Dealing With Disconnect
By Margaret Feinberg
April 21, 2005
Since my husband’s first business trip, I have gotten a little more used to him leaving for work. He has gotten used to me taking trips, too. It is part of our job requirements. It is part of what we do. When we can afford to travel together, we make every effort to take the trip together. When it’s beyond reach, we try to make the best of the situation.
Being apart from each other isn’t fun, but I have discovered that it isn’t the end of the world either. It provides time to catch up with friends, work on projects, spend longer times praying and studying the Bible, and have some much-needed alone time.
The sense of disconnectedness hasn’t been as easy to handle. No matter how many times one of us travels for work, we still struggle with a sense of being disconnected after the trip. Sometimes, I struggle with it before he’s gone because quietly I’m upset that he’s leaving and my comfy little married world is getting shaken.It’s not just business trips, though, that can lead to a sense of disconnectedness. It can happen to any couple, any time, when either spouse gets too busy to connect with the other. A bunch of extra meetings, a change in work schedule, an illness and even commitments with good intentions can lead to a feeling of disconnectedness.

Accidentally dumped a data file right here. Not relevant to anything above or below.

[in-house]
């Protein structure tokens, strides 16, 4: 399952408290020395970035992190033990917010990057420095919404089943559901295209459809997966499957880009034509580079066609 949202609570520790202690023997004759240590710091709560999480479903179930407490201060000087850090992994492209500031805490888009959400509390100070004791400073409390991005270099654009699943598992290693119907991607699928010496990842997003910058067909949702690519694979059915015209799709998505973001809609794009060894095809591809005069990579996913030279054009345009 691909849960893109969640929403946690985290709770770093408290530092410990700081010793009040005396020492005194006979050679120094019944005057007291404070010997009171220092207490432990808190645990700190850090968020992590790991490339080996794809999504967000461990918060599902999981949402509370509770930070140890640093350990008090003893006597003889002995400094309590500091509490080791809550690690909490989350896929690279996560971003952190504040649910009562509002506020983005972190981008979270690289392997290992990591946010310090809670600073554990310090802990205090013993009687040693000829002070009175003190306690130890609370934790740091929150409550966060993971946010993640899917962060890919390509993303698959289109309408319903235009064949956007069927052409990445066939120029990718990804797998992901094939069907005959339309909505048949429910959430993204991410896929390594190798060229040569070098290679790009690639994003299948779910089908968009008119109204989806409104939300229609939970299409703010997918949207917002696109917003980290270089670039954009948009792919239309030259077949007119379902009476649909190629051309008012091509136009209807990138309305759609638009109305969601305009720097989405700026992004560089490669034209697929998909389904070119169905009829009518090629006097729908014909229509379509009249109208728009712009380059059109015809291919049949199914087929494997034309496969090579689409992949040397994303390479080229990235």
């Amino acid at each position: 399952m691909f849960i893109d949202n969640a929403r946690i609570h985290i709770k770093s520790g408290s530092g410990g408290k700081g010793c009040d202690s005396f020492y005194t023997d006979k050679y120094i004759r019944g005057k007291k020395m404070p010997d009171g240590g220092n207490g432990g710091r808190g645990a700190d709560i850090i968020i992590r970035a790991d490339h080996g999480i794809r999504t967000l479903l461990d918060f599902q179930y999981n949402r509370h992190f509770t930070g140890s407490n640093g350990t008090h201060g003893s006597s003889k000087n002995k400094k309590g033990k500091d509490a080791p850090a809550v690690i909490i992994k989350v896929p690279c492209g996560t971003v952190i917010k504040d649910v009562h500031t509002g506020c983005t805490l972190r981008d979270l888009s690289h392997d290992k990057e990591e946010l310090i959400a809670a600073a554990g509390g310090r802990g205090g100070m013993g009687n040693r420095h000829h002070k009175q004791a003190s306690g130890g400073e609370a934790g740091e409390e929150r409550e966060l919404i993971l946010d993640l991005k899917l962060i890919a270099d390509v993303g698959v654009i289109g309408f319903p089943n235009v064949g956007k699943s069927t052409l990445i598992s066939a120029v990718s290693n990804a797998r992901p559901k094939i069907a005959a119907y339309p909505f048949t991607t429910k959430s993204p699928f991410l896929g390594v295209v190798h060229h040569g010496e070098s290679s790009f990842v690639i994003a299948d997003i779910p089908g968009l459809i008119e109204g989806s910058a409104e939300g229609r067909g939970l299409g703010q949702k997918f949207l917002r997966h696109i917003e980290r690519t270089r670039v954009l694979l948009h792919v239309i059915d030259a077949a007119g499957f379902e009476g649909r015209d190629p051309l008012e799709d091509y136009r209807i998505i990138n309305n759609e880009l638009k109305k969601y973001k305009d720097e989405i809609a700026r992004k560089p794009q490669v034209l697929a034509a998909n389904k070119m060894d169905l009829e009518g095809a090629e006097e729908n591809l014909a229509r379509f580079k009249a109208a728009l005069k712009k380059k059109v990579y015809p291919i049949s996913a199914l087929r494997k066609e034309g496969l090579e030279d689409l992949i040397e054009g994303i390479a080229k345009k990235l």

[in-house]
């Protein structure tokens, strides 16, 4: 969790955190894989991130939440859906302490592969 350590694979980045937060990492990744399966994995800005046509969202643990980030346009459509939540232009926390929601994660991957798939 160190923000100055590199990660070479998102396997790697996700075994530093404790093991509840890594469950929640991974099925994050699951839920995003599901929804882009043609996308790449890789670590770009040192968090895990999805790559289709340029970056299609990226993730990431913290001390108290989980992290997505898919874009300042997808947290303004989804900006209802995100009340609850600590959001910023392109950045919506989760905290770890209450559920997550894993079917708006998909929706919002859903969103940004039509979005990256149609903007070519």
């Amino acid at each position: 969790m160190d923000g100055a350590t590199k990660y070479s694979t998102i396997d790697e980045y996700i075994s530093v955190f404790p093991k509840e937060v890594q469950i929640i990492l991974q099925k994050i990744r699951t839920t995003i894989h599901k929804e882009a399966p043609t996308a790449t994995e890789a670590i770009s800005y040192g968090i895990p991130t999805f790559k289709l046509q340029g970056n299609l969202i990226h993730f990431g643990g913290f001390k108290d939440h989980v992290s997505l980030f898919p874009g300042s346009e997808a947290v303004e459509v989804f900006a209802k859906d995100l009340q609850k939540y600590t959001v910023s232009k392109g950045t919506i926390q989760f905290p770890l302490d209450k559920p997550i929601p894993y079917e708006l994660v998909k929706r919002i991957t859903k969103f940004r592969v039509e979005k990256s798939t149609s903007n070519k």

Anna, a 27-year-old who recently celebrated her second anniversary, says a change in her work schedule caused a serious sense of disconnectedness in her relationship with her husband: “During February, we each were scheduled to work on opposite days. We didn’t have the same day off together for nearly a month and a half. During that time, we even took a ministry trip together with a youth group, but each of us was so busy ministering to others that we didn’t have more than 10 minutes together during the trip to talk. We went through a time of disconnectedness afterward. We just couldn’t communicate, and I found myself angry over the littlest things. It took time intentionally hanging out together and reconnecting to get us back to the healthy place that we were in the relationship before things got so busy. It’s awesome to want to serve God and build relationships with others, but we’ve really got to guard our time together.”